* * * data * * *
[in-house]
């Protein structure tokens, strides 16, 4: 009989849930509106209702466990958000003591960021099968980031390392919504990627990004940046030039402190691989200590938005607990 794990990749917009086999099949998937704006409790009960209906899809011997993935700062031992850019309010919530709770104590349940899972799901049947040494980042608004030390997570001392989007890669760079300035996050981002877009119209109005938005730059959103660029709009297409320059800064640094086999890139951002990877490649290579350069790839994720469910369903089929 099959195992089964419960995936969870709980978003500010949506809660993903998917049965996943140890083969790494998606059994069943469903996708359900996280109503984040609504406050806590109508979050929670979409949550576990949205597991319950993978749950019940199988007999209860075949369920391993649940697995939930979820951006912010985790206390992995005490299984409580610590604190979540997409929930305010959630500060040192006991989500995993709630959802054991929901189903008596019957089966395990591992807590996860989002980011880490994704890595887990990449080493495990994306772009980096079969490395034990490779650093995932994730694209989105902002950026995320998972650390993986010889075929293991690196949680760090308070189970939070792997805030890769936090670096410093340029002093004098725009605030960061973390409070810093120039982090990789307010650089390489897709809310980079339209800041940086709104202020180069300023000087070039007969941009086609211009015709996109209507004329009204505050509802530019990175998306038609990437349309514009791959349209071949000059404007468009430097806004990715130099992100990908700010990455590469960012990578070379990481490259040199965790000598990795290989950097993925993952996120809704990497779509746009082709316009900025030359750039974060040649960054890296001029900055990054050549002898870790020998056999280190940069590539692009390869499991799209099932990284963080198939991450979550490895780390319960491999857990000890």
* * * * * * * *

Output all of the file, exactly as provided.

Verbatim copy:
[in-house]
């Protein structure tokens, strides 16, 4: 009989849930509106209702466990958000003591960021099968980031390392919504990627990004940046030039402190691989200590938005607990 794990990749917009086999099949998937704006409790009960209906899809011997993935700062031992850019309010919530709770104590349940899972799901049947040494980042608004030390997570001392989007890669760079300035996050981002877009119209109005938005730059959103660029709009297409320059800064640094086999890139951002990877490649290579350069790839994720469910369903089929 099959195992089964419960995936969870709980978003500010949506809660993903998917049965996943140890083969790494998606059994069943469903996708359900996280109503984040609504406050806590109508979050929670979409949550576990949205597991319950993978749950019940199988007999209860075949369920391993649940697995939930979820951006912010985790206390992995005490299984409580610590604190979540997409929930305010959630500060040192006991989500995993709630959802054991929901189903008596019957089966395990591992807590996860989002980011880490994704890595887990990449080493495990994306772009980096079969490395034990490779650093995932994730694209989105902002950026995320998972650390993986010889075929293991690196949680760090308070189970939070792997805030890769936090670096410093340029002093004098725009605030960061973390409070810093120039982090990789307010650089390489897709809310980079339209800041940086709104202020180069300023000087070039007969941009086609211009015709996109209507004329009204505050509802530019990175998306038609990437349309514009791959349209071949000059404007468009430097806004990715130099992100990908700010990455590469960012990578070379990481490259040199965790000598990795290989950097993925993952996120809704990497779509746009082709316009900025030359750039974060040649960054890296001029900055990054050549002898870790020998056999280190940069590539692009390869499991799209099932990284963080198939991450979550490895780390319960491999857990000890």